Digestive Diseases and Sciences

, Volume 56, Issue 2, pp 387–396 | Cite as

DNA Methylation in the Rectal Mucosa Is Associated with Crypt Proliferation and Fecal Short-Chain Fatty Acids

  • Daniel L. Worthley
  • Vicki L. J. Whitehall
  • Richard K. Le Leu
  • Natsumi Irahara
  • Ronald L. Buttenshaw
  • Kylie-Ann Mallitt
  • Sonia A. Greco
  • Ingunn Ramsnes
  • Jean Winter
  • Ying Hu
  • Shuji Ogino
  • Graeme P. Young
  • Barbara A. Leggett
Original Article



DNA methylation varies throughout the normal colorectal mucosa and DNA methylation in normal appearing mucosa is associated with serrated and adenomatous neoplasia elsewhere within the colorectum.


The purpose of this study was to measure luminal chemistry, rectal proliferation and mucosal DNA methylation and thus determine whether regional and pathological patterns of DNA methylation could be explained by luminal and epithelial factors.


Twenty healthy subjects had normal rectal mucosal biopsies and a 24-h fecal collection. Rectal biopsies were analyzed for epithelial proliferation (Ki67 immunohistochemistry) and DNA methylation at 17 different markers, including “type A” markers (ESR1, GATA5, HIC1, HPP1, SFRP1), “type C” markers (MGMT, MLH1, CDKN2A, MINT1, MINT2, MINT31, IGF2, CACNA1G, NEUROG1, SOCS1, RUNX3), and LINE-1. Fecal analysis included short-chain fatty acids (SCFA), pH and ammonia. Mean “type A” and CIMP panel methylation Z-scores were calculated.


Rectal proliferation was significantly correlated with methylation at ESR1 (ρ = 0.81, P = 0.003) and GATA5 (ρ = 0.78, P = 0.012). LINE-1 methylation was 71.7 vs. 74.1%, in patients with “low” and “high” fecal total SCFA concentration (defined by the median value), respectively (P = 0.0019). On multivariate linear regression “type A” methylation was independently associated with rectal proliferation (P = 0.001). LINE-1 methylation was directly associated with rectal proliferation (P = 0.038) and total fecal SCFA concentration (P = 0.002), and inversely associated with fecal NH3 concentrations (P = 0.003).


DNA methylation in normal rectal mucosa is associated with crypt proliferation and fecal SCFA concentration. These associations may help to explain regional differences in DNA methylation as well as providing a possible link between the colorectal lumen and carcinogenesis.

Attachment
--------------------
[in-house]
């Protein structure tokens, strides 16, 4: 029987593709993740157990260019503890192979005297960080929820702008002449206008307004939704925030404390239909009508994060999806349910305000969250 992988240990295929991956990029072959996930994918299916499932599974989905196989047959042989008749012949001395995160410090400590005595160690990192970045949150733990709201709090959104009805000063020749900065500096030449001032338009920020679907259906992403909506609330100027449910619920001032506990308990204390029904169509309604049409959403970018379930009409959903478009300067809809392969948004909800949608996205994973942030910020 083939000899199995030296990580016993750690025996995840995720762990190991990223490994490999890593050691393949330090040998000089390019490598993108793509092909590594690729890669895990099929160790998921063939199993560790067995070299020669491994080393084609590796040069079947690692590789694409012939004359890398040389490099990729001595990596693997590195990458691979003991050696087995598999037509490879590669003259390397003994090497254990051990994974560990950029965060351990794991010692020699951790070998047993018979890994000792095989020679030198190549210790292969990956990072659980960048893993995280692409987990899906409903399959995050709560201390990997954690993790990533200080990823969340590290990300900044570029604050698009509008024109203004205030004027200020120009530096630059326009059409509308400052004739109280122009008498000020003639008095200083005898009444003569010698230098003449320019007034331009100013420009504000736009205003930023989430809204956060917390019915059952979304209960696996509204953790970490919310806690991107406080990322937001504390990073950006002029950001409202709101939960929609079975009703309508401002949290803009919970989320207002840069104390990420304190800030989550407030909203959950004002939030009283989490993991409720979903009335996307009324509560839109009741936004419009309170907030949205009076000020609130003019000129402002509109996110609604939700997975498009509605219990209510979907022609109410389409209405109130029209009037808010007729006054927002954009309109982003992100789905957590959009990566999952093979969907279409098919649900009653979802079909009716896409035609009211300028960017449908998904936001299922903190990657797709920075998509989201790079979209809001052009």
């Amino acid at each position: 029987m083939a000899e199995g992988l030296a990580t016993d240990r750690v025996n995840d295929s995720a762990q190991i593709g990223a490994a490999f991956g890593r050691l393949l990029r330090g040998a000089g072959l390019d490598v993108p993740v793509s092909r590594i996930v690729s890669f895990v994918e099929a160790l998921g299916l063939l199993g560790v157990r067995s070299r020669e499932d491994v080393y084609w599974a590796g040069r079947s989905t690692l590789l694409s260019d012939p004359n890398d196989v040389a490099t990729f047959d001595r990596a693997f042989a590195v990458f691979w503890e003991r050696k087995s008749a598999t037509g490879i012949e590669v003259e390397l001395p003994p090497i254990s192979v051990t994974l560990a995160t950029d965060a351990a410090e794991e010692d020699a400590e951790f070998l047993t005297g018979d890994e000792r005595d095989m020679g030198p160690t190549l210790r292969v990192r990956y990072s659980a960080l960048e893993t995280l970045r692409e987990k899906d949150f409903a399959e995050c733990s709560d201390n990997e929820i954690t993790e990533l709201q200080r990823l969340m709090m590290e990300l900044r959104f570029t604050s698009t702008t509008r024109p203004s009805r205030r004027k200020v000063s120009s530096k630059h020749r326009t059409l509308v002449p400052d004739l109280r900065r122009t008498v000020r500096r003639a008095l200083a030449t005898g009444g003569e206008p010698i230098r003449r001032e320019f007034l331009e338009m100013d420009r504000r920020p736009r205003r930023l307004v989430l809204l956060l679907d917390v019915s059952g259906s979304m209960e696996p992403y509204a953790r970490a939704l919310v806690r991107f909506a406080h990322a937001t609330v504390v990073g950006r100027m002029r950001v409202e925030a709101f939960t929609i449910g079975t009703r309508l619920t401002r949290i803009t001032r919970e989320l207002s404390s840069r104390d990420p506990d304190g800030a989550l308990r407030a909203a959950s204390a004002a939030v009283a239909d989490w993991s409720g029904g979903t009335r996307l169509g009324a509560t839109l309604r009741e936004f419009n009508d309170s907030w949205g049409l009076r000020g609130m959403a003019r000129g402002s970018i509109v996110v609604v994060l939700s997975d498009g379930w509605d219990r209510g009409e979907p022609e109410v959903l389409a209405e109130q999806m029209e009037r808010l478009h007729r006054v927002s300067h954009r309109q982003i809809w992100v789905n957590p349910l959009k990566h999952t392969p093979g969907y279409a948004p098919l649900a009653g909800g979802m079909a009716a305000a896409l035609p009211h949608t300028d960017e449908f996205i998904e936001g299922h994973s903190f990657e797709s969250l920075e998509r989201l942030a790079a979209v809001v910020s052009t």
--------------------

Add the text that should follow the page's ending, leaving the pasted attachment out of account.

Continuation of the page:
DNA methylation Epigenetics Colorectal cancer Carcinogenesis 



CpG island methylator phenotype


Chromosomal instability


Colorectal cancer


Percent of methylated reference



Thank you to the volunteers that took part in this study. This study was part funded by a National Health and Medical Research Council project grant (442965), National Starch Food Innovation support, a Gastroenterological Society of Australia post-graduate medical scholarship (D.L.W.), the Royal Australasian College of Physicians Cottrell Fellowship (D.L.W.), a Royal Brisbane and Women’s Hospital Foundation Research Grant (V.L.W, D.L.W, B.A.L) and a Queensland Smart State PhD award (D.L.W). This study was funded by a National Health and Medical Research Council project grant (442965), a Gastroenterological Society of Australia post-graduate medical scholarship (D.L.W), the Royal Australasian College of Physicians Cottrell Fellowship (D.L.W.), a Queensland Smart State PhD award (D.L.W), and the Royal Brisbane and Women’s Hospital Foundation.

Conflict of interest statement


Supplementary material

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Copyright information

© Springer Science+Business Media, LLC 2010

Authors and Affiliations

  • Daniel L. Worthley
    • 1
    • 2
  • Vicki L. J. Whitehall
    • 1
    • 2
  • Richard K. Le Leu
    • 3
  • Natsumi Irahara
    • 4
  • Ronald L. Buttenshaw
    • 1
    • 2
  • Kylie-Ann Mallitt
    • 5
  • Sonia A. Greco
    • 1
    • 2
  • Ingunn Ramsnes
    • 1
    • 2
  • Jean Winter
    • 3
  • Ying Hu
    • 3
  • Shuji Ogino
    • 4
    • 6
  • Graeme P. Young
    • 3
  • Barbara A. Leggett
    • 1
    • 2
  1. 1.Conjoint Gastroenterology LaboratoryRoyal Brisbane and Women’s Hospital Research Foundation Clinical Research CentreBrisbaneAustralia
  2. 2.Queensland Institute of Medical ResearchThe Bancroft CentreBrisbane, HerstonAustralia
  3. 3.Flinders Centre for Cancer Prevention and ControlFlinders University of South AustraliaAdelaideAustralia
  4. 4.Department of Medical OncologyDana-Farber Cancer InstituteBostonUSA
  5. 5.Statistics UnitQueensland Institute of Medical ResearchBrisbaneAustralia
  6. 6.Department of PathologyBrigham and Women’s Hospital and Harvard Medical SchoolBostonUSA

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